Closed-cycle cooling systems are an increasingly common technology used to provide the necessary heat rejection for steam electric power plants. Environmental and regulatory trends have made these systems—both wet and dry cooling—the nearly universal cooling option for newly-constructed power plants. California reflects this trend as well, with new and repowered facilities adopting this approach and reducing impingement and entrainment impacts to California’s coastal waters. Unlike screening technologies, closed-cycle systems, as a retrofit technology, will more broadly affect a facility’s operation and may trigger other environmental effects that may require mitigation of their own. These effects may be more pronounced at an aging facility that is less efficient and more susceptible to process changes. This chapter provides general background information on the types of closed-cycle cooling systems their function and some secondary effects of their use as a retrofit technology.

The function of any cooling technology is to transfer waste heat from the turbine to the environment as efficiently as possible. In a wet cooling system, heat rejection from a cooling tower is primarily due to the evaporation, or latent heat, of water into the surrounding air and is responsible for approximately 80 percent of the tower’s cooling capacity. Sensible heat transfer, which results from the direct contact between warm water and cooler surroundings, provides the remaining 20 percent. In either a natural or mechanical draft tower, latent and sensible heat transfer must be maximized in order to achieve the full cooling capacity at the most economically efficient rate (Hensley 2006). Dry cooling systems, as the name implies, do not use water as a cooling medium and instead rely on sensible heat transfer only. Because wet cooling towers rely primarily on evaporation, their overall efficiency is governed by the differential between the circulating water temperature in the tower and the wet bulb temperature of the ambient atmosphere. The wet bulb temperature measures the ambient air temperature (also referred to as the “dry bulb” temperature) and the relative humidity of the surrounding atmosphere. By accounting for the saturation level of the atmosphere, the wet bulb temperature represents the additional cooling capacity that can be exploited by wet cooling towers through evaporation. Thus, wet cooling towers function most efficiently in environments where the relative humidity is low and the surrounding atmosphere can more rapidly accommodate evaporative heat loss. This does not preclude their use in more humid environments, however, since the wet bulb temperature, on average, will always be lower than the dry bulb temperature (Hensley 2006).

California’s Coastal Power Plants: Alternative Cooling System Analysis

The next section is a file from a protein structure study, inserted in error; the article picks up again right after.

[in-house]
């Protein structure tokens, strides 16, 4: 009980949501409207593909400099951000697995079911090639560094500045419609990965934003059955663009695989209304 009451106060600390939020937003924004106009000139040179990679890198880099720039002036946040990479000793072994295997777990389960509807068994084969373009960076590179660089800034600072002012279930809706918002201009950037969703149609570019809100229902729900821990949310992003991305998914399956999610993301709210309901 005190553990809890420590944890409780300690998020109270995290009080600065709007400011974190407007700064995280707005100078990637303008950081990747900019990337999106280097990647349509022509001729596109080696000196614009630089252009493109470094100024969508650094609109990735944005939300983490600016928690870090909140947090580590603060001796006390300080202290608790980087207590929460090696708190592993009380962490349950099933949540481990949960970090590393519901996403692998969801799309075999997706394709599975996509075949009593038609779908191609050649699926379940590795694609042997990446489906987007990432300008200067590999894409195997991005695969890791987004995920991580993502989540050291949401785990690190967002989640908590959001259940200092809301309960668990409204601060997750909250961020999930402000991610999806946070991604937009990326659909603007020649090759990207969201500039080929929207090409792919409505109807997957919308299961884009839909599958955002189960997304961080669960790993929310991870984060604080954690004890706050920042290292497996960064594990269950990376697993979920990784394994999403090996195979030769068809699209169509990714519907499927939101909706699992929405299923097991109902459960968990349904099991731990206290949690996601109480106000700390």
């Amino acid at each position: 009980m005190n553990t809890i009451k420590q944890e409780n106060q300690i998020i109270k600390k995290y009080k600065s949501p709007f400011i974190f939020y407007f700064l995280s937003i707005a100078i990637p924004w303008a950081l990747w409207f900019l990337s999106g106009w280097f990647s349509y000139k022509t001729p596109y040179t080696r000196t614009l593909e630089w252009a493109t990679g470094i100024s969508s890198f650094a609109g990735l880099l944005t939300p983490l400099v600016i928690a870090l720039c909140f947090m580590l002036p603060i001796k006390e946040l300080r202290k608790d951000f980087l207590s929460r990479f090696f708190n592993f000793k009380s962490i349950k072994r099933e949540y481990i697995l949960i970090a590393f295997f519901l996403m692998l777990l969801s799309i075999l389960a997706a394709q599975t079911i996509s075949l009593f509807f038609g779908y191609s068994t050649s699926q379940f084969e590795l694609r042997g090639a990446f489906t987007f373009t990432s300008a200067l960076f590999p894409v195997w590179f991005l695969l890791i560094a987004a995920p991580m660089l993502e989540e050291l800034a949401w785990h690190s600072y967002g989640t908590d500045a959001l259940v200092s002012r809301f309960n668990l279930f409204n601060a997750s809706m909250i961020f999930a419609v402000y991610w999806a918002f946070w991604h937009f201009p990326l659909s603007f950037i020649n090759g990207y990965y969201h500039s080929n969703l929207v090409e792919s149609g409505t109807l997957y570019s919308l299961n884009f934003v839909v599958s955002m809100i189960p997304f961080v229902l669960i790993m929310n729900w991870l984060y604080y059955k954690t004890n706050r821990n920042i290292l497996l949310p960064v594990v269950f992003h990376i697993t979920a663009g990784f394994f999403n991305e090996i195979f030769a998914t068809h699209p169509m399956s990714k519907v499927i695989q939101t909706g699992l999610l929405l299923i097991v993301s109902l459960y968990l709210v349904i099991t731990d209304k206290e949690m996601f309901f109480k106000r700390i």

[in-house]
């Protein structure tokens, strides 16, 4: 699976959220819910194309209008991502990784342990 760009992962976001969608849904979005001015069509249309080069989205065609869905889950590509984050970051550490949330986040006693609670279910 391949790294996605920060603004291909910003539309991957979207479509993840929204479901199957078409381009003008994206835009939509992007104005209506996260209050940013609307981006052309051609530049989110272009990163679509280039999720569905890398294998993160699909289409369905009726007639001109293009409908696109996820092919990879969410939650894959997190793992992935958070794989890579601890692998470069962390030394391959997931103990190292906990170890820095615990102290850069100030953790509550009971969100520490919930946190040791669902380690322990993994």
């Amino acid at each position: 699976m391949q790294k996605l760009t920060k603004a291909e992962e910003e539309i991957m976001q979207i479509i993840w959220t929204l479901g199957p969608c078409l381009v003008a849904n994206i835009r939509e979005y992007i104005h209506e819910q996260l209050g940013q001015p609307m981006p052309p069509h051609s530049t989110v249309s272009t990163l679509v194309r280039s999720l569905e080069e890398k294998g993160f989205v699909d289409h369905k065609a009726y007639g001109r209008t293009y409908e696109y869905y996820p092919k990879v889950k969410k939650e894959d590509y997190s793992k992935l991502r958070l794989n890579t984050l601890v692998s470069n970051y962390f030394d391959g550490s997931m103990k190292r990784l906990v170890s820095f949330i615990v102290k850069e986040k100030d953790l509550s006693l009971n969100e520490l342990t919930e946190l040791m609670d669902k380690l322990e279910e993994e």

the design of wet cooling towers is based on the “approach” temperature. Except when the relative humidity is 100 percent and the dew point is equal to the air temperature. Common industry practice does not call for the design of a wet cooling tower with an approach temperature that is less than 5ºF. 1 The approach temperature is critical to estimating the overall size and cost of the cooling tower. making the diminishing returns of a large system designed to maximize the theoretical cooling capacity economically unpalatable (Hensley 2006). For example. the level of cooling in a dry system is a function of the initial temperature difference (ITD). a system with an ITD of 20 ºF might have an initial capital cost 67 percent higher than a comparable system designed with an ITD of 35 ºF. Costs will also increase substantially as the system and its associated operational demands grow. In practical application. however. An accepted industry practice is to start with an approach temperature of 10ºF and adjust upwards if site-specific conditions warrant (Hensley. The dry bulb temperature is synonymous with what is commonly referred to as “air temperature” and is measured using a thermometer freely exposed to the air but shielded from any radiation source (sunlight) or moisture condensation. A lower ITD in a dry system translates to a cooler steam condensing temperature and a lower backpressure at the steam exhaust point. Operating costs might be twice as high or more (EPRI 2002b). As a dry system approaches the dry bulb. although these costs will be partially offset by the increased efficiency. Instead. as the wet bulb temperature decreases the economically achievable approach temperature will increase. which is the difference between the temperature of the water exiting the cooling tower and the ambient wet bulb temperature. A wet cooling tower designed to achieve the ambient wet bulb temperature would need to be extraordinarily large in order to achieve the desired air-water interaction to facilitate the necessary evaporation. This modified temperature is referred to as the “entering wet bulb. 2006). Lower ITD values enable a facility to operate under more demanding conditions. which in turn limits the loss of turbine efficiency. Like wet systems. In general. but are comparatively larger and require more operating power than a system designed for a higher ITD. Their overall efficiencies are largely governed by the dry bulb temperature of the surrounding atmosphere. a wet cooling tower can lower the temperature of the circulating water to the ambient wet bulb temperature if sufficient evaporation is achieved. humid tower exhaust.CLOSED-CYCLE COOLING SYSTEMS In theory. the ambient wet bulb temperature used for design purposes may be increased if the arrangement of the cooling tower cells or local climate factors results in the reuptake or recirculation of the warm. dry systems are also limited in how close they can come to approximating the governing cooling variable (dry bulb). as the wet bulb temperature decreases the economically achievable approach temperature will increase. In general. the efficiency of the system drops off dramatically and requires an increasingly larger cooling surface area to achieve progressively smaller gains in cooling capacity. Instead. this is not feasible due to the diminishing ability of the tower to induce evaporation in the circulating water as the temperature decreases. Dry cooling systems rely solely on radiation and convection to reject heat from the steam cycle.” 1 4–2 California’s Coastal Power Plants: Alternative Cooling System Analysis . Under certain conditions. the dry bulb temperature will always be higher than the corresponding wet bulb temperature. and is fixed prior to design based on the ambient conditions and the desired cooling capacity. which reflects the difference between the dry bulb temperature of the ambient atmosphere and the temperature of the steam condensate in the system.